Today, a curious Dr. Jekyll, Mr. Hyde story. The
University of Houston's College of Engineering
presents this series about the machines that make
our civilization run, and the people whose
ingenuity created them.
The year is 1824. The town
is Warrenton, Georgia. Gentle Dr. Bush has just
died at the age of 82. He's lived here for 30
years. He practiced medicine for the last 20 of
those years. He also taught both religion and
science at the local Warrenton Academy.
Dr. Bush was respected, but he was a very private
man. We knew he was from New England and that he'd
lived in France before he came here. That's about
all we knew.
Now his executors are in for a surprise. First they
find wooden pieces of a submarine prototype in Dr.
Bush's workshop. His papers are even more
startling. They find that Dr. Bush wasn't really
Dr. Bush at all. He was Captain David Bushnell,
once a member of the Continental Army's Corps of
This gentle doctor was the first military submarine maker.
Bushnell began as a bookish Connecticut farmer.
When he was 29, his father died. So he sold the
farm and went to Yale. For four years he studied
science, and he built his man-powered sub.
He called his boat the Turtle because
he'd made it from two hollowed-out wooden slabs.
They looked like huge turtle shells. David
Bushnell's brother Ezra learned to pilot the
David readied the Turtle for action
against the English in 1776. Then Ezra fell ill.
David had to start from scratch.
He trained Ezra Lee, a gunnery sergeant, to sink
the English man-o-war, Eagle. Lee did
the best he could. He managed to get under the
Eagle. But when he tried to anchor the
torpedo, his drill hit an iron fitting. Dawn found
Lee exhausted. He dumped his warhead in the bay and
ran. The charge went off harmlessly. Still, the
English fleet bolted. It put to sea.
But that didn't satisfy David Bushnell. He turned
his fury and frustration on Lee. Lee fled back to
his outfit, and Bushnell tried to smuggle the
Turtle away from the British on a
sloop. An English frigate spotted the sloop and
sank it. So our first submarine came to rest at the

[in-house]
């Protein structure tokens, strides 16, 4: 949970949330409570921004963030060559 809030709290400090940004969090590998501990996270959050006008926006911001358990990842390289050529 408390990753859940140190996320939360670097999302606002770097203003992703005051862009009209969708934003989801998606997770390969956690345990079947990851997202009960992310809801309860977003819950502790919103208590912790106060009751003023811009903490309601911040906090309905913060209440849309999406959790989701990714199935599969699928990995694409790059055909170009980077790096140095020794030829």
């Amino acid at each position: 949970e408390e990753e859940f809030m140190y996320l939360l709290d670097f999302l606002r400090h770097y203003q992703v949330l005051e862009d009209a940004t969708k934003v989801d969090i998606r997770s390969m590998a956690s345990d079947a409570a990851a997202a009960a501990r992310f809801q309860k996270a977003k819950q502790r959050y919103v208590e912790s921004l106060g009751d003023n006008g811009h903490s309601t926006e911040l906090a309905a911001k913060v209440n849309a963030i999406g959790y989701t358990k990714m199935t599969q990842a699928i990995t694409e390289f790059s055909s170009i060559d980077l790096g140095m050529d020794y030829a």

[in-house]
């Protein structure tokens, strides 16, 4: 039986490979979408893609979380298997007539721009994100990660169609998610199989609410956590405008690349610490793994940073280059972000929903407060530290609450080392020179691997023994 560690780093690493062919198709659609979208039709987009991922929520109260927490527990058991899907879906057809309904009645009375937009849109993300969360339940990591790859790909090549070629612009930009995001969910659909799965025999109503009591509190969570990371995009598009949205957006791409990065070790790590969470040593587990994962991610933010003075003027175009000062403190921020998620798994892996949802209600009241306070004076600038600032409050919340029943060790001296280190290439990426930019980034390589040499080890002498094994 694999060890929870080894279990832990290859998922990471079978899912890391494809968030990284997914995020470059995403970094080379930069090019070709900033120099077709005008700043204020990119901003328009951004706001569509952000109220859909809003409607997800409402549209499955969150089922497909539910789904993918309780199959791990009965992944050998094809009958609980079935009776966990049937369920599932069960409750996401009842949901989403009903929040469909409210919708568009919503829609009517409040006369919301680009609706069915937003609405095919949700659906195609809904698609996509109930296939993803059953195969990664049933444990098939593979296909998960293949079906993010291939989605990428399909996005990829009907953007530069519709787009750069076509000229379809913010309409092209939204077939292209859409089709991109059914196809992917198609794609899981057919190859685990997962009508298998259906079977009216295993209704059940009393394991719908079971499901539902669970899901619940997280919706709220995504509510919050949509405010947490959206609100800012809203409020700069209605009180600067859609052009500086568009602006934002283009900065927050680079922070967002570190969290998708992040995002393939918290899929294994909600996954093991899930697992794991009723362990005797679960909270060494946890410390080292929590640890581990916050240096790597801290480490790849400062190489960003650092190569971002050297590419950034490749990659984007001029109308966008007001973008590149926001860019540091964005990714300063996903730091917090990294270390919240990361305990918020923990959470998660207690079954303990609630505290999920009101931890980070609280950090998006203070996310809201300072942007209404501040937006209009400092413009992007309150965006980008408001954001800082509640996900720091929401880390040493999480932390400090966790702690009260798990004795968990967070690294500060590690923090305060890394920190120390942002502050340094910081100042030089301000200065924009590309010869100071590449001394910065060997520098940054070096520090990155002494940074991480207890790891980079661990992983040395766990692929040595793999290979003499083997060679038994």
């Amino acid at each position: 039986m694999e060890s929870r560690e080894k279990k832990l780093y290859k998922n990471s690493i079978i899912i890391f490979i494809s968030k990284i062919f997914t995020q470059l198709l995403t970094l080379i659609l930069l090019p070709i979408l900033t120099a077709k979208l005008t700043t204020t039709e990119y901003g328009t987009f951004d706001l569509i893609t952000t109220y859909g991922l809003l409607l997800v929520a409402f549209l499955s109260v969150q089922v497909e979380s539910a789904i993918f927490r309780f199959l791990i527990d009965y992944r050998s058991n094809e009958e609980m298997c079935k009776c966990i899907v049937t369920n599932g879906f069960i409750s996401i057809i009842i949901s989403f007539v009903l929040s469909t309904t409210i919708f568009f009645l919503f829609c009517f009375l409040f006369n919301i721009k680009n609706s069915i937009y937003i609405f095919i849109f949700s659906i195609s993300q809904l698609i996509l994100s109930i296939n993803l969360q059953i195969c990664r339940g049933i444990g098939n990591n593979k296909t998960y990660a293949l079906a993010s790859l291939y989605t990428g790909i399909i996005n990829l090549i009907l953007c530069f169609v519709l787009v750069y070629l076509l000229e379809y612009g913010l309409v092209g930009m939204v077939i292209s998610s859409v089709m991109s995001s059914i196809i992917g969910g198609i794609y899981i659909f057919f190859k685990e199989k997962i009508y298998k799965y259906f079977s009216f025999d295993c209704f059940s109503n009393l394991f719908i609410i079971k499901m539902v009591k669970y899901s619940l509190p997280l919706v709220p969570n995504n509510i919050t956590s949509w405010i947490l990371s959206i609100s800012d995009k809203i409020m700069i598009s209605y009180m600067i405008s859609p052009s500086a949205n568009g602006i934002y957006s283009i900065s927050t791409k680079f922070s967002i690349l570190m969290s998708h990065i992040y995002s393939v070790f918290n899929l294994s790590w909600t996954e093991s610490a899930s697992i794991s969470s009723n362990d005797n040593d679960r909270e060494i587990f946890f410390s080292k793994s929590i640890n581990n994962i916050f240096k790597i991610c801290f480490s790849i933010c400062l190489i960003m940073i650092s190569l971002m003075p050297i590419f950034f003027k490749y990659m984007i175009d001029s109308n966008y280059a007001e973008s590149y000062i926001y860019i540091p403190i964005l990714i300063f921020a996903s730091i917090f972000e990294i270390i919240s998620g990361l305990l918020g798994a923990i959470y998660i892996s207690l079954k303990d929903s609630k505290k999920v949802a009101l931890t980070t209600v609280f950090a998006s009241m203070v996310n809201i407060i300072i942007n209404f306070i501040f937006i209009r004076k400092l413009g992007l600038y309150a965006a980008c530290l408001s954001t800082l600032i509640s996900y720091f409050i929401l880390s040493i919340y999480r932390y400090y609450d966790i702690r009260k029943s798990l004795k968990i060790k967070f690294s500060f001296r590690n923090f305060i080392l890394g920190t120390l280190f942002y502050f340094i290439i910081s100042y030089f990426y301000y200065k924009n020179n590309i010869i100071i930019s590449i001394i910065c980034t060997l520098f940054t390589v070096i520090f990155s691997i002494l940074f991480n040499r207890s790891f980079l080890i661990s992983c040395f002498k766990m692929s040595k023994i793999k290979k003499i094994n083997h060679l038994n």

bottom of the sea.
Bushnell had used up his fortune by now. He
finished the Revolution designing mines. Then he
went to France to sell his submarine design. He
also failed at that. By 1795, thoroughly
disillusioned, Bushnell came back to America, to
Georgia, as Dr. Bush. He gave the rest of his life
over to teaching and healing.
It'd be another forty years before a submarine
would sink a ship -- ninety years before wholesale
slaughter would begin. Gentle Dr. Bush never had to
see the fruit of David Bushnell's bold, visionary
I'm John Lienhard, at the University of Houston,
where we're interested in the way inventive minds
Abbot, H.L., The Beginning of Modern Submarine
Warfare (Frank Anderson, ed.). Hamden, CT:
Archon Books, 1966. (A facsimile of an 1881 pamphlet)
Submarine historian Brayton
Harris offers the following interesting
footnote to the Bush-Bushnell story:
We presume that Bushnell went to France, and
may even have met with Inventor Robert Fulton who
demonstated his reasonably-practical submarine,
Nautilus, for the French at the turn
of the nineteenth Century. There is some evidence
that he may have been directly or indirectly helped
by Bushnell there or in England.
We know there had to be a pretty strong
connection because Dr. Bush's housemate in Georgia
was fellow Yale grad and former congressman/senator
Abraham Baldwin. Baldwin's brother-in-law was Yale
graduate Joel Barlow,
with whom Fulton had lived for some seven years.
Barlow and his wife had taken Fulton under their
wing while he was trying to find himself. Barlow
worked with Fulton in France, in 1797, on
perfecting a self-propelled "torpedo." Barlow
apparently helped Fulton to get a commission as a
rear admiral in the French Navy in summer of 1800
(to legitimize his planned attack on the British
From the 1832 Edinburgh
Artist's conception of Bushnell's
Turtle, 56 years after the fact
The Engines of Our Ingenuity is
Copyright © 1988-1997 by John H.
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